“Data this mandate has collected since 2015 through my Femicide Watch initiative corroborates the data available from the UN Office on Drugs and Crime, and indicates that among the victims of all intentional killings involving intimate partners, more than 80% of victims are women. Many of these femicides are preventable. Since 2015, a growing number of States have either established femicide watches or observatories, and in an increasing number of countries, it is the independent human rights institutions, civil society organizations, women’s groups and/or academic institutions that have established femicide watches or observatories,” she argued.
GBV in Botswana
UNFDP (United Nations Population Fund) Botswana cites that, locally over 67 percent of women have experienced abuse, which is over double the global average.
“Gender-based violence undermines the health, dignity, security and autonomy of its victims, yet it remains shrouded in a culture of silence and normalization. Victims of violence, the majority of which are women and girls, can suffer sexual and reproductive health consequences, including forced and unwanted pregnancies, sexually transmitted infections including HIV, and even death,” indicated UNFDP
In his 2020 State of the Nation Address (SONA) he delivered on Monday 9th November at the Gaborone International Convention Centre (GICC), President Mokgweetsi Masisi said government is concerned about the snowballing of GBV incidences, saying, they have prioritized drafting of a Sexual Offenders Bill to be tabled during the sitting of the 12th Parliament.
“The Bill will establish a Sex Offenders’ Registry to record and publicise names and particulars of all persons convicted of sexual offences. To date twelve districts have set up the District Gender Committees in Chobe, Kweneng, Kgatleng, Kgalagadi, Maun, Serowe, Selibe-Phikwe, North East, Bobirwa Sub District, Mabutsane Sub District, Goodhope Sub District as well as Mahalapye Sub District. These committees will promote gender equality and women’s empowerment, and also address gender based violence,” Masisi said.
The President highlighted that the Botswana Police Service, which has been dealing a lot with GBV cases has taken swift action and introduced a Toll-Free number for reports on gender based violence. He further indicated that the Police will establish a Gender and Child Protection Unit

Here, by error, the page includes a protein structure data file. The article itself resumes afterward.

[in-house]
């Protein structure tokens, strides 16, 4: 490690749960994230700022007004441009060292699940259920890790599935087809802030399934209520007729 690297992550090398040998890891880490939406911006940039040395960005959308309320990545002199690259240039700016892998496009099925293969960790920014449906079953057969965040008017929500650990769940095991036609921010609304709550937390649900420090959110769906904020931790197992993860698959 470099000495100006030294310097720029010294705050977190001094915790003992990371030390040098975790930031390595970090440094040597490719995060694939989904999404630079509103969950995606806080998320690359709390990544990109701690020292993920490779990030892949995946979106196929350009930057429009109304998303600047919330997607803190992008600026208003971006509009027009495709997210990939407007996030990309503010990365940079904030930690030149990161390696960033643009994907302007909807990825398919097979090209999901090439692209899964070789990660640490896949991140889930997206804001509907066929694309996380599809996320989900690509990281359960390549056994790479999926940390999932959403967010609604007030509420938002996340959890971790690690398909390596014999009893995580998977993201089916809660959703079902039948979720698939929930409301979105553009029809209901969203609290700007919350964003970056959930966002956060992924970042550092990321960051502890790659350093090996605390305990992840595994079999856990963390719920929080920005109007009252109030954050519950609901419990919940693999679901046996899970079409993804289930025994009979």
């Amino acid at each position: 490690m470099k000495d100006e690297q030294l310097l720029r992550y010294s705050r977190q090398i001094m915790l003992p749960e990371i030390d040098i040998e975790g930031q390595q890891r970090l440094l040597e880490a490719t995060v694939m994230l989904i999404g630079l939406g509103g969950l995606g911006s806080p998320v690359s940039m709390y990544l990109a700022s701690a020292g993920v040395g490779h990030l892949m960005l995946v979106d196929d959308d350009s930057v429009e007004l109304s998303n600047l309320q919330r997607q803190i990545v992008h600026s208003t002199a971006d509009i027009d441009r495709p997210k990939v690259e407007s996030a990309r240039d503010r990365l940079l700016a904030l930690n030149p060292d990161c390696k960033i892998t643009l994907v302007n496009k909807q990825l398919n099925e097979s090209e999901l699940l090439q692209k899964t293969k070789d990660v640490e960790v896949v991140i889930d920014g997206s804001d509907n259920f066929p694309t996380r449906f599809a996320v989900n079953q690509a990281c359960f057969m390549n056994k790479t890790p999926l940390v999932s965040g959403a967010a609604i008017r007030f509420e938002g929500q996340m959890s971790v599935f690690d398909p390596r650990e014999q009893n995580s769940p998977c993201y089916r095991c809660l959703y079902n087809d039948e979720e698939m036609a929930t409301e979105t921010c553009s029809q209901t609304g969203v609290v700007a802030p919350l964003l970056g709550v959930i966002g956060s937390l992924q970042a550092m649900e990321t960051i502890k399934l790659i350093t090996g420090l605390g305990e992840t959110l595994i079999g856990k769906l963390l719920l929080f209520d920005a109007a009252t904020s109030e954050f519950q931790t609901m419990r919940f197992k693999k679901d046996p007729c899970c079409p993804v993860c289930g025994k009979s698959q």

An international report complied in South Africa dubbed ‘Legal Gender Recognition in Botswana’ says that the transgender and gender non-conforming people in Botswana live a miserable life. The community experiences higher levels of discrimination, violence and ill health.
In this report, it has been indicated that this is because their gender identity, which does not conform to narrowly define societal norms, renders them more vulnerable. Gender identity is a social determinant of health, which means that it is a factor that influences people’s health via their social context, their communities and their experiences of social exclusion. The Ministry of Health and Wellness has recognized this, and transgender people are considered a vulnerable population under the Botswana Second National Strategic Framework for HIV and AIDS 2010-2017.
In a recent study that shed light on the lived experiences of transgender and gender non-conforming people in Botswana, transgender persons often experience discrimination because of their gender identity and expression. The study was conducted by the University of Cape Town, LEGABIBO, BONELA, as well as Rainbow Identity Association and approved by the Health Ministry as well as the University of Botswana.
Of the 77 transgender and gender non-conforming people who participated in the study, less than half were employed. Two thirds, which is approximately 67% said that they did not have sufficient funds to cover their everyday needs. Two in five had hidden health concerns from their healthcare provider because they were afraid to disclose their gender identity.
More than half said that because of their gender identity, they had been treated disrespectfully at a healthcare facility (55%), almost half (46%) said they had been insulted at a healthcare facility, and one quarter (25%) had been denied healthcare because of their gender identity.
At the same time, the ‘Are we doing right’ study suggests that transgender and non-conforming people might be at higher risks of experiencing violence and mental ill-health, compared to the general population. More than half had experienced verbal embarrassment because of their gender identity, 48% had experienced physical violence and more than one third (38%) had experienced sexual violence.